The Battle Royale phenomenon known as PlayerUnknown’s Battlegrounds now sits atop the Steam charts for the most concurrent players ever at 1,348,374. Surpassing Dota 2 for a record most of us thought would never be touched. And the game is showing no signs of slowing down.

But another stat is being lost in the shuffle of PUBG’s record growth. Steam’s growth. Steam hit 15 million concurrent users for the first time this month. And hit 15.3 million earlier today. That’s one million more than its previous record high around New Years. PUBG is a system seller. In this case, that system is Steam.

Hell, I know of several friends who bought PCs just to jump on PUBG. These are friends who have never played PC games in the past.

The timing of when PUBG hits its peak numbers also tells us the game is a huge hit in China. Peak players tend to happen in the morning U.S. time. SteamSpy posted a chart earlier this month showing just how big the game is in China now.

SteamSpy went on say the numbers in the U.S. aren’t dropping. But the sheer amount of growth in China is skewing the percentages.

It also makes sense why the launch of Destiny 2 didn’t have much of an effect. I know the number of folks who play regularly on console and PC probably isn’t that high, but I thought we might see a slight dip. I was wrong. PUBG’s player numbers only went higher.

SteamSpy also touched on the user behavior for PUBG. He likened it more to MOBAs or MMOs, not shooters.

How much bigger does PUBG get? I don’t know, but I know one thing. No number will surprise me. The Battle Royale genre was primed to have a breakout moment. H1Z1 showed its popularity. And H1Z1 also shows there is room for other Battle Royale games. Maybe not PUBG numbers, but top 5 on Steam is a spot most developers and publishers dream of.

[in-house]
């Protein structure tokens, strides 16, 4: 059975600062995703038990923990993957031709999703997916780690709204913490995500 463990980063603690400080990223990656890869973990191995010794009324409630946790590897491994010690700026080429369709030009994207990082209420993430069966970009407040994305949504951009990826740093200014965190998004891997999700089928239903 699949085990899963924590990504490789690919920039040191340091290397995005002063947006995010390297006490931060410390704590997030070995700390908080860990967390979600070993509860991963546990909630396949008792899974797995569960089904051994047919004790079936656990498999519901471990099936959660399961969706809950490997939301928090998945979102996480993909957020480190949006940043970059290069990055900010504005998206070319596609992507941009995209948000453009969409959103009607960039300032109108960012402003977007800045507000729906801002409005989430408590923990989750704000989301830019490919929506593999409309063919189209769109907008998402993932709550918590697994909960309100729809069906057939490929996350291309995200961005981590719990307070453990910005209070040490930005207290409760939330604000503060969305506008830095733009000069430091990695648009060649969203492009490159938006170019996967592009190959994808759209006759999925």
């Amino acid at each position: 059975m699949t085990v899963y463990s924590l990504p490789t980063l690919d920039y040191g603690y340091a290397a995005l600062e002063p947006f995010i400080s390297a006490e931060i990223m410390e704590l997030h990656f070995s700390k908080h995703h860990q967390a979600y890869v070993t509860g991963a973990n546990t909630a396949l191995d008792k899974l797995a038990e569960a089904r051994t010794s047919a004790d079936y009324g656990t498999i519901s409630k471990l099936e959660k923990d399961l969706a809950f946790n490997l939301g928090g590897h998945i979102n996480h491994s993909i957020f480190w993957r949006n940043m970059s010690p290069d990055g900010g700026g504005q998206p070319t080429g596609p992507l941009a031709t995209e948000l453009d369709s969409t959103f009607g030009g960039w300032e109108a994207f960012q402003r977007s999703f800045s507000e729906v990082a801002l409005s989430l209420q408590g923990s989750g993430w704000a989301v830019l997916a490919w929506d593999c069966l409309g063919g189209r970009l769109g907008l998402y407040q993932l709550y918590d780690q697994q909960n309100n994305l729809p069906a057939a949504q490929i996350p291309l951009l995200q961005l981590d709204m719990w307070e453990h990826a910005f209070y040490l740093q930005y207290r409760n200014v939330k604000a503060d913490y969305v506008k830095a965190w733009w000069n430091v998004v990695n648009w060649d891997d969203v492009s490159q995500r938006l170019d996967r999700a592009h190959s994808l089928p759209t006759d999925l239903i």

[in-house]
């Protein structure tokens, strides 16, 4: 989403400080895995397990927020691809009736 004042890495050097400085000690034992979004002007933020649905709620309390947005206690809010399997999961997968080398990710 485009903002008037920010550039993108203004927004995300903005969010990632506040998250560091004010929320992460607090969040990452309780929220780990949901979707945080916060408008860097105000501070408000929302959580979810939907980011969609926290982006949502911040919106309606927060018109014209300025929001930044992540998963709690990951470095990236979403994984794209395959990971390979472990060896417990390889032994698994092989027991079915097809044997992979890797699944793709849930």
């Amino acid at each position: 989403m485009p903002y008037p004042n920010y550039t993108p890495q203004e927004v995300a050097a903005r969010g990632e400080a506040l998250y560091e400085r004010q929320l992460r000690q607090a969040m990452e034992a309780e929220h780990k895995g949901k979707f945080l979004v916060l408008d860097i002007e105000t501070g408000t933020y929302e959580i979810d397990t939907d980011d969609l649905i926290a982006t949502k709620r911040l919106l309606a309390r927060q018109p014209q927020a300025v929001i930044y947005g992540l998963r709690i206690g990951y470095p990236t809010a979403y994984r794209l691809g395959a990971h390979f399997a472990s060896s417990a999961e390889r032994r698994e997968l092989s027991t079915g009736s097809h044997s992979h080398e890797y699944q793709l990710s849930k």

I want to see what PUBG does on Xbox One. Can it dethrone the top traditional console games like Destiny 2, Call of Duty and GTA? And if it can, does it become a defacto system seller for Xbox One?

I believe PUBG can. Plenty of my buddies on Xbox are waiting to try the game out. And it fills the third-person tactical shooter niche left void by Ghost Recon’s lack of multiplayer. I’ll be double-dipping.

Now, we wait to see how big PUBG gets. 2 million concurrent players? 3 million? More? Unless PUBG’s growth starts slowing now, 2 million is a lock. How high do you think it can go?

When I’m not playing Rocket League (best game ever), you can find me writing about all things games, space and more. You can reach me at alex@newsledge.com

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